Approximation, in mathematics, is the use of solutions to a problem when they are not exactly correct.
Approximation is all that applied mathematics can give to the true physical picture, for two reasons. First, in experiments in the physical world, an exact answer can never be obtained: this is due to the limits of accuracy of measuring machines and to human error. Second, it is usually the case that simplifying assumptions are made when the mathematical analysis is undertaken, in the processes of abstraction and application (see applicability of mathematics). Sometimes, only approximate mathematical solutions can be found, as in chaos theory.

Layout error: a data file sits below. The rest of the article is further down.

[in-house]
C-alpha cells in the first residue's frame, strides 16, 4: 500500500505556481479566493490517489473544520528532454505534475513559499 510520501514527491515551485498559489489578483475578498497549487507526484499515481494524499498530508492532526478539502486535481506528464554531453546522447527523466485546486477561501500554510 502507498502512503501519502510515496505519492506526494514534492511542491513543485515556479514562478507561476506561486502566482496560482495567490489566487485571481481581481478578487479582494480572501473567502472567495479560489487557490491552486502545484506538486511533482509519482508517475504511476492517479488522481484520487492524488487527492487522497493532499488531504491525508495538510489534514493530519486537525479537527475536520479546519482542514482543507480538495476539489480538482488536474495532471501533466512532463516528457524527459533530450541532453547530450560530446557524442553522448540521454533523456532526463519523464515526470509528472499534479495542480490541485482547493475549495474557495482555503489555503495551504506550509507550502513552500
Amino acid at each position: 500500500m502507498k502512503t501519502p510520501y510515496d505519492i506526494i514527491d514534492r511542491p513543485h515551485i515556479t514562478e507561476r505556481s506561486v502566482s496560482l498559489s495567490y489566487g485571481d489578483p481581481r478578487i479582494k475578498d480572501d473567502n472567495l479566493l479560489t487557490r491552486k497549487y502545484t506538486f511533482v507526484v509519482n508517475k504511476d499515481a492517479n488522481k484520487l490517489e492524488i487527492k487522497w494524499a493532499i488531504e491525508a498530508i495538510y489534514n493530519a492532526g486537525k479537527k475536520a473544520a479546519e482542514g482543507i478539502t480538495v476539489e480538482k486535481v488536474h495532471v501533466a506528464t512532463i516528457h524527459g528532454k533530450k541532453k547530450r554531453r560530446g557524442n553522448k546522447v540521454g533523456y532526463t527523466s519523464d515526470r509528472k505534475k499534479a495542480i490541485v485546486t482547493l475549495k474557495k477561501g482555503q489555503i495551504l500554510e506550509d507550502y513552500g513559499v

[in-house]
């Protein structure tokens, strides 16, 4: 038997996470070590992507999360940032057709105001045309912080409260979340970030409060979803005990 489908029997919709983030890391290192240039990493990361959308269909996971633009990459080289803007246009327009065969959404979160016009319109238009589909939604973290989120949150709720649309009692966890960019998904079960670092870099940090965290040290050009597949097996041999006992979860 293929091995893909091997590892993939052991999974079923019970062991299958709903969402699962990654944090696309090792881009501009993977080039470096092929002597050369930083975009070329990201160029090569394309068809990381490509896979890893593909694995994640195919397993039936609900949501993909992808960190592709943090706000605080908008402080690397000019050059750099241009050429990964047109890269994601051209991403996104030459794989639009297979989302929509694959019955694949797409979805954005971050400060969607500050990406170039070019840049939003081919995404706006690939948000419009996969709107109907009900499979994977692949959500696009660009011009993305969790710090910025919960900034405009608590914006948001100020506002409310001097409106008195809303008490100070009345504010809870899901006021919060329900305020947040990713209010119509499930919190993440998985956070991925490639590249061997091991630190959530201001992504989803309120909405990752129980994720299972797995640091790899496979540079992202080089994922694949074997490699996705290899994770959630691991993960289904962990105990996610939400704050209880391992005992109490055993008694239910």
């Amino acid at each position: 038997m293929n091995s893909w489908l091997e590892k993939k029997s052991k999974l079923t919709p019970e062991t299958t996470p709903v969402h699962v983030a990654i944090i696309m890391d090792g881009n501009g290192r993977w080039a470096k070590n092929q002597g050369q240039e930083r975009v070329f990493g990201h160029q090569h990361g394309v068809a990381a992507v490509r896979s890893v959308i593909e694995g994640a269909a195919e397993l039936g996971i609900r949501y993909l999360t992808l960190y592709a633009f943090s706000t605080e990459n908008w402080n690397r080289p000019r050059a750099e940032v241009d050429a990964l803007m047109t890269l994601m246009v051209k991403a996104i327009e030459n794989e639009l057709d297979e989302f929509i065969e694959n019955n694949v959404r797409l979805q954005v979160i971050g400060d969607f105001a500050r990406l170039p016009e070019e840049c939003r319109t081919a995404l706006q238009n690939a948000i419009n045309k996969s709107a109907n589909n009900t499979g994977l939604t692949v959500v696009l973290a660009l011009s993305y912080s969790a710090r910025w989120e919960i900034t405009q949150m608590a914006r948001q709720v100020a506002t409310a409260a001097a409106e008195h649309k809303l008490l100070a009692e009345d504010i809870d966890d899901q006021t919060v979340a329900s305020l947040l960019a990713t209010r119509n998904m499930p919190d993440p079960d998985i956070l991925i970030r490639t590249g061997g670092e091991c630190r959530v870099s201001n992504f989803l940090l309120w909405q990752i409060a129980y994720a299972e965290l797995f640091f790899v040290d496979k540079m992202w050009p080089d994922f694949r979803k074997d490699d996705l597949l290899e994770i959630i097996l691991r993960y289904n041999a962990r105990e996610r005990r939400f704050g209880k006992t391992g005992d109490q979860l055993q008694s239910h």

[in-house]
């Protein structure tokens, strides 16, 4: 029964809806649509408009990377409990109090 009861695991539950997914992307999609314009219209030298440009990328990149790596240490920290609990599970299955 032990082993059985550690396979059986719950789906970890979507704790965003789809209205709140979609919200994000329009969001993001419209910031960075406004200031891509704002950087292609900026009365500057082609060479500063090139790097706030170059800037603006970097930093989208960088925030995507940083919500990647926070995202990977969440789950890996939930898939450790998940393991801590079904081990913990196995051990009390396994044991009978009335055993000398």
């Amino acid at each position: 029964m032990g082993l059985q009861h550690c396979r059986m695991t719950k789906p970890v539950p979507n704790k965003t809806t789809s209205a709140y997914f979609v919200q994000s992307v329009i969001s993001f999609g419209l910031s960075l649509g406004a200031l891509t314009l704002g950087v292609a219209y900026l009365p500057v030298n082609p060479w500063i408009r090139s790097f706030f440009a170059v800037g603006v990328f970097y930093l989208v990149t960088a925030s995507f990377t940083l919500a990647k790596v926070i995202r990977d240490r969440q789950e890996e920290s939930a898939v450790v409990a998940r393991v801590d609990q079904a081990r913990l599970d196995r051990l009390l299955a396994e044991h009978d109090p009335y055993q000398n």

The difference this makes from the real world does not really have a harmful effect on science, provided that the scientist always realizes that it is there. If scientists make allowances for the errors which have resulted when they test their theories experimentally (and a large body of mathematics helps them to work out how large the error might be), they will be truly following the scientific method, whereby they will attempt to find closer and closer approximations to the truth. In this way, Newton\'s theory of gravitation was superseded by a better approximation when Einstein formulated the theory of relativity. SMcL